Carl Peter Thunberg bigraphy, stories - Swedish naturalist

Carl Peter Thunberg : biography

11 November 1743 - 8 August 1828

Carl Peter Thunberg, also known as Carl Pehr Thunberg or Carl Per Thunberg (11 November 1743 – 8 August 1828), was a Swedish naturalist and an apostle of Carl Linnaeus. He has been called "the father of South African botany" and the "Japanese Linnaeus".

Early life

Thunberg was born in Jönköping, and became a pupil of Carolus Linnaeus at Uppsala University. There he studied natural philosophy and medicine, and took his degree in 1767. In 1770, he left Sweden for Paris, to continue his studies in medicine and natural history.

In 1771, during a stay in Amsterdam and Leiden, he studied their botanical gardens and musea. He was commissioned by Johannes Burman and his son Nicolaas to visit the Dutch colonies and Japan to collect specimens for Dutch botanical gardens. He left in December 1771, as the ship's surgeon in the Dutch East India Company. After his arrival at Cape Town, Cape Colony, he stayed there for three years in order to learn the Dutch language and to be able to pass himself off as a Dutchman, as Japan at that time was only open to Protestant Dutch merchants. In September 1772, in the company of Johan Andreas Auge, the superintendent of the Company garden, he set out north to Saldanha Bay, east along the Breede Valley through the Langkloof as far as the Gamtoos River and returning by way of the Little Karoo. Shortly after returning he met Francis Masson, a Scots gardener come to the Cape to collect plants for the Royal Gardens at Kew. They were immediately drawn together by their shared interests. On one of their trips they were joined by Robert Jacob Gordon, on leave from his regiment in the Netherlands. During his three expeditions in the interior, Thunberg collected a significant number of specimens of both flora and fauna. He also became a doctor of medicine.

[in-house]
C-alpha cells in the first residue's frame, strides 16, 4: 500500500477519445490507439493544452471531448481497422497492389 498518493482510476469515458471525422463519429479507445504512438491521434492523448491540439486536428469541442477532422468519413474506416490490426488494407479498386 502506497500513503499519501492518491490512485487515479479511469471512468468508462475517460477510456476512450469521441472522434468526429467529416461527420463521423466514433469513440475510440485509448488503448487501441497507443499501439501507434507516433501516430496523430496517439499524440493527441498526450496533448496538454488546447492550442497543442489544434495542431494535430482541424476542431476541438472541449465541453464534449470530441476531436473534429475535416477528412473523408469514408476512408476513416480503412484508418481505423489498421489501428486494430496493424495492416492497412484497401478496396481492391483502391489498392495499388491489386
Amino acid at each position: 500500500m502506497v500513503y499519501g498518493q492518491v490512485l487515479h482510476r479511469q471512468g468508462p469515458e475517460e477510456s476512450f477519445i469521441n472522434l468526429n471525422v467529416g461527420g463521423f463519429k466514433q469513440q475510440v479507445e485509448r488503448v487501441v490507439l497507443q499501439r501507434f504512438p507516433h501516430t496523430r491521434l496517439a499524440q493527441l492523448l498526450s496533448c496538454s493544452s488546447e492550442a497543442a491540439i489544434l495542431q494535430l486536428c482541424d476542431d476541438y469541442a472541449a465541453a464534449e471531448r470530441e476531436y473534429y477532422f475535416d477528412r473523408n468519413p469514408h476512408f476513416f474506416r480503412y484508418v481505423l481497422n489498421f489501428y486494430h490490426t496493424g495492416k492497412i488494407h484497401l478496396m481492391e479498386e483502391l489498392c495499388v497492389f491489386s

Thunberg then sailed to Java in March 1775. He stayed in Batavia for two months.

Thunbergia, thunbergii

A genus of tropical plants (Thunbergia, family Acanthaceae), which are cultivated as evergreen climbers, is named after him.

Thunberg is cited in naming some 254 species of both plants and animals (though significantly more plants than animals). Notable examples of plants referencing Thunberg in their specific epithets include:-

  • Amaranthus thunbergii      
  • Berberis thunbergii
  • Geranium thunbergii
  • Lespedeza thunbergii      
  • Pinus thunbergii
  • Spiraea thunbergii

Selected publications

  • Flora Japonica (1784)
  • Edo travel accompaniment.
  • Prodromus Plantarum Capensium (Uppsala, vol. 1: 1794, vol. 2: 1800) Prodromus Plantarum Capensium at Biodiversity Heritage Library. (see External links below).
  • Flora Capensis (1807, 1811, 1813, 1818, 1820, 1823)
  • Voyages de C.P. Thunberg au Japon par le Cap de Bonne-Espérance, les Isles de la Sonde, etc.
  • Icones plantarum japonicarum (1805)
  • Donationis Thunbergianae 1785 continuatio I. Museum naturalium Academiae Upsaliensis, pars III, 33–42 pp. (1787).
  • Dissertatio Entomologica Novas Insectorum species sistens, cujus partem quintam. Publico examini subjicit Johannes Olai Noraeus, Uplandus. Upsaliae, pp. 85–106, pl. 5. (1789).
  • D. D. Dissertatio entomologica sistens Insecta Suecica. Exam. Jonas Kullberg. Upsaliae, pp. 99–104 (1794).


Image:Flora Japonica.cropped.jpg|Flora Japonica Image:Prodromus Plantarum.rendered.jpg|Prodromus Plantarum


In August 1775, he arrived at the Dutch factory of the V.O.C. (Verenigde Oost-Indische Compagnie) at Dejima, a small artificial island (120 m by 75 m) in the Bay of Nagasaki, connected to the city by a single small bridge. He was appointed head surgeon (1775–1776) of this trading-post. But, like the Dutch, he was hardly allowed to leave the island. Nevertheless, he was one of the few to be allowed to conduct some botanical research ashore.

Living octopus

Living octopus

In countries which are located near sea coasts, sea food is an important part of national cuisine